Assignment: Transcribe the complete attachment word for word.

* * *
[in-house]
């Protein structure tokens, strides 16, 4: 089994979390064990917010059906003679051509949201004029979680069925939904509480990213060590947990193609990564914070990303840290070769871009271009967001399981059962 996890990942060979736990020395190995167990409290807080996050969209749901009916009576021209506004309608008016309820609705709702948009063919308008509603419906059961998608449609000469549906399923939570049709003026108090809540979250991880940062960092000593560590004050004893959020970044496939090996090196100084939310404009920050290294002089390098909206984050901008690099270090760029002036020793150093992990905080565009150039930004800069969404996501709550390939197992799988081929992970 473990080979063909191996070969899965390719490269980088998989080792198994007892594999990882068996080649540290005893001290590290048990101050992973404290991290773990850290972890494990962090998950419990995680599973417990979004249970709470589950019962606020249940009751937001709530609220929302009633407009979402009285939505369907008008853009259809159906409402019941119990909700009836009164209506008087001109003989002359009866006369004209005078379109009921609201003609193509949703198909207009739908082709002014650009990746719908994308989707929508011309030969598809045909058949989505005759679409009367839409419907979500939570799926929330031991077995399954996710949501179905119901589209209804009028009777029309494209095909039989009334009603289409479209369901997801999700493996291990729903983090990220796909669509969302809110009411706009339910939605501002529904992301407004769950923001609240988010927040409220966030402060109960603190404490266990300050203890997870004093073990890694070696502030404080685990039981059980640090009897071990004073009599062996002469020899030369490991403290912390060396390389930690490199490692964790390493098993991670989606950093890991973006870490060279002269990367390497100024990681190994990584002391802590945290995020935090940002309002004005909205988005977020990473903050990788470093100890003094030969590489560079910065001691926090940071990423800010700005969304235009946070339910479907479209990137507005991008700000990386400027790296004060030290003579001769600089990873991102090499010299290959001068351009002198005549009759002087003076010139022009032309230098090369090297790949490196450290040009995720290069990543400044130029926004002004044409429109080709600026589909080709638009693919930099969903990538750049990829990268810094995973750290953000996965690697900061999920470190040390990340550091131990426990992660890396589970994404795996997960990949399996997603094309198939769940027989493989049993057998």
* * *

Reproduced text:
[in-house]
């Protein structure tokens, strides 16, 4: 089994979390064990917010059906003679051509949201004029979680069925939904509480990213060590947990193609990564914070990303840290070769871009271009967001399981059962 996890990942060979736990020395190995167990409290807080996050969209749901009916009576021209506004309608008016309820609705709702948009063919308008509603419906059961998608449609000469549906399923939570049709003026108090809540979250991880940062960092000593560590004050004893959020970044496939090996090196100084939310404009920050290294002089390098909206984050901008690099270090760029002036020793150093992990905080565009150039930004800069969404996501709550390939197992799988081929992970 473990080979063909191996070969899965390719490269980088998989080792198994007892594999990882068996080649540290005893001290590290048990101050992973404290991290773990850290972890494990962090998950419990995680599973417990979004249970709470589950019962606020249940009751937001709530609220929302009633407009979402009285939505369907008008853009259809159906409402019941119990909700009836009164209506008087001109003989002359009866006369004209005078379109009921609201003609193509949703198909207009739908082709002014650009990746719908994308989707929508011309030969598809045909058949989505005759679409009367839409419907979500939570799926929330031991077995399954996710949501179905119901589209209804009028009777029309494209095909039989009334009603289409479209369901997801999700493996291990729903983090990220796909669509969302809110009411706009339910939605501002529904992301407004769950923001609240988010927040409220966030402060109960603190404490266990300050203890997870004093073990890694070696502030404080685990039981059980640090009897071990004073009599062996002469020899030369490991403290912390060396390389930690490199490692964790390493098993991670989606950093890991973006870490060279002269990367390497100024990681190994990584002391802590945290995020935090940002309002004005909205988005977020990473903050990788470093100890003094030969590489560079910065001691926090940071990423800010700005969304235009946070339910479907479209990137507005991008700000990386400027790296004060030290003579001769600089990873991102090499010299290959001068351009002198005549009759002087003076010139022009032309230098090369090297790949490196450290040009995720290069990543400044130029926004002004044409429109080709600026589909080709638009693919930099969903990538750049990829990268810094995973750290953000996965690697900061999920470190040390990340550091131990426990992660890396589970994404795996997960990949399996997603094309198939769940027989493989049993057998």